New sailing course: How to Race Offshore

September 29, 2012 § 3 Comments

New sailing course: How to Race Offshore

I’ve proposed and am working on a new course for the Milwaukee Community Sailing Center (MCSC). It will be one of the winter classes in 2012/13, debuting in early March (approximately). Check back here for schedule information, and if you have ideas, things you’d like to hear, or want the presentation file (when it is available), email me at nickhayes@savingsailing.com.

Here is the abstract:

How to Race Offshore
Entering and competing in a serious offshore race like the Queen’s Cup, Hook or Mac Race, is not for the faint of heart. It’s a serious commitment of time and money, demanding thoughtful planning, rigorous attention to detail and safety, and a multifaceted strategy that considers weather, competitors and the strengths and weaknesses of the boat and its team.
This new course is designed to help you decide if you want to pursue offshore racing, what to expect if you do, how to set realistic goals, and how to give you and your team the best chance of doing well while having fun and staying safe.
We will touch on many of the key offshore subjects: team selection, boat preparations, provisioning, navigation, watches, roles and responsibilities, nutrition and hydration, safety racing strategies and tactics, weather routing, and preparing for and handling emergencies.

Presentation files from other courses that I teach as an MCSC volunteer are linked below. Feel free to download, use and share them as you see fit. And if you have edits or corrections, please let me know.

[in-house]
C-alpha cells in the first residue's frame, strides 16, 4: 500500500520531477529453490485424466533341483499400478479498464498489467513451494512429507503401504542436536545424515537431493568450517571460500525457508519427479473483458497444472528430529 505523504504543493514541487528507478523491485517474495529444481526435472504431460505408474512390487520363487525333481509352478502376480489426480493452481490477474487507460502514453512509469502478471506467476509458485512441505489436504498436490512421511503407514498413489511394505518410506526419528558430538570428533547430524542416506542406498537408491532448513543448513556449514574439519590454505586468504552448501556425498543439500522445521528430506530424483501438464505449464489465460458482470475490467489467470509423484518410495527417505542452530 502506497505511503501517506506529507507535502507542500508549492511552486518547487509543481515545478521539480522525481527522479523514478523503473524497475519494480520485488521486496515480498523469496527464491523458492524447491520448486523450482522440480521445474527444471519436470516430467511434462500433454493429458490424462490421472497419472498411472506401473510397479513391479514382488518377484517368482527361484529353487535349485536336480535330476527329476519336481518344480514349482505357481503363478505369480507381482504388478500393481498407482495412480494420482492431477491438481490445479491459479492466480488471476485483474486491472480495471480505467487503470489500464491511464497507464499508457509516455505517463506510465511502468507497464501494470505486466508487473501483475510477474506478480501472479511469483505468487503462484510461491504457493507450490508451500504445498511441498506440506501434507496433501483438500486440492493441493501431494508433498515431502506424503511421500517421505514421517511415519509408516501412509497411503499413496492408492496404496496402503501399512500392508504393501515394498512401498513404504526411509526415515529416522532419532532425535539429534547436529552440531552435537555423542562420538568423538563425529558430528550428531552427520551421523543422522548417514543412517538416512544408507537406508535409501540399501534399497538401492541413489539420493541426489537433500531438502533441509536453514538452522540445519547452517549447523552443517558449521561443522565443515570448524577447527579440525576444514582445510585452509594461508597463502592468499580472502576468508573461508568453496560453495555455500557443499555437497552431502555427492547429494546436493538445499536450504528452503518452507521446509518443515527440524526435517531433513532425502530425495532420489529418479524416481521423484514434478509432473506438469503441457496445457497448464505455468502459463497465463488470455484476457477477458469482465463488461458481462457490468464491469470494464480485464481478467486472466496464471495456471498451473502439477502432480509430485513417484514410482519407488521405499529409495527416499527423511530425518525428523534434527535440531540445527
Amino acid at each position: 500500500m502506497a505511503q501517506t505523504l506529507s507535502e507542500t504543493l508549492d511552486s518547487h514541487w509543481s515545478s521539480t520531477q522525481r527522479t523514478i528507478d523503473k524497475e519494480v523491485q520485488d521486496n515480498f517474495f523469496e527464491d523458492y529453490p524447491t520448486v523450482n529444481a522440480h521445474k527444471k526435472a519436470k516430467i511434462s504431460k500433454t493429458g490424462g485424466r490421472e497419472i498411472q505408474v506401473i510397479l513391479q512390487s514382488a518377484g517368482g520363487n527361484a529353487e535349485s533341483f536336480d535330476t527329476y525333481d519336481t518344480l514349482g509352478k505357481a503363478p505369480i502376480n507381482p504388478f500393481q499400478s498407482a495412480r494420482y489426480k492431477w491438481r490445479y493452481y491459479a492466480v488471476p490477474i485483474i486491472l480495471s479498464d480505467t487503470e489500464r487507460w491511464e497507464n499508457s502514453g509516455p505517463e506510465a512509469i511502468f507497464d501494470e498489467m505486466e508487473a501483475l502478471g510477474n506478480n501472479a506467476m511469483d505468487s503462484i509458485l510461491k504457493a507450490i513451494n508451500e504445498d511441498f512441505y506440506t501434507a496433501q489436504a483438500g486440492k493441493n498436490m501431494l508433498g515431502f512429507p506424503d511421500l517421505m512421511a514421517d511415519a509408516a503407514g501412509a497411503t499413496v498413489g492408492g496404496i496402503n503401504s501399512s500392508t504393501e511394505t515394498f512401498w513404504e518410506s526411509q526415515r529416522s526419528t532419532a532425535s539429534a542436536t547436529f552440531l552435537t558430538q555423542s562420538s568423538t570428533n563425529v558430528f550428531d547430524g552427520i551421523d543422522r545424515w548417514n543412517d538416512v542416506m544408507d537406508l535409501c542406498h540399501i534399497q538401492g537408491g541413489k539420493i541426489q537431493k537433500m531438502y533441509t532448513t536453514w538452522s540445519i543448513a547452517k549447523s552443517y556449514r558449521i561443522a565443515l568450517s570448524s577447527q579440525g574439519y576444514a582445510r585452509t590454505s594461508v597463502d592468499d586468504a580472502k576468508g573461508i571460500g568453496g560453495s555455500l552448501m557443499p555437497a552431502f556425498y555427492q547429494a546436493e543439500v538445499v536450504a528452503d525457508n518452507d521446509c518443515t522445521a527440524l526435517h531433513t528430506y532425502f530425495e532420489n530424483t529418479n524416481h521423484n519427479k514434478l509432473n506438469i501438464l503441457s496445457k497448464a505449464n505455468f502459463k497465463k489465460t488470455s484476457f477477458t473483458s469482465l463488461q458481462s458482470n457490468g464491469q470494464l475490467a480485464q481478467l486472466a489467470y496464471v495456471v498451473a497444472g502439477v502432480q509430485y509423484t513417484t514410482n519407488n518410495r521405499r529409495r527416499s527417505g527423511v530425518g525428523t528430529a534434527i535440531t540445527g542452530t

Spinnakers and Speed

April 15, 2012 § 1 Comment

Spinnakers on Milwaukee Bay

Another great group at last Thursdays’s MCSC Advanced Sailtrim Theory class. Nothing like a polar diagram to show why downwind sailing should really be called downwind flying if it’s done right.

We discovered that the iPad Wind Tunnel app is just as good a tool to explain downwind sailing as upwind sailing, and more importantly, why “dead down” is appropriately called “dead down” (lot’s of drag, not much lift.)

Thanks to all who attended this series of classes. There are still a few great ones left at MCSC. Register here.

If you’re looking for the slides, missed the class, or would like to use these ideas for your own class, feel free to download the pdfs, and use the message tool below for feedback – questions, corrections and ideas. All welcome.

MCSC Advanced Sailtrim 201

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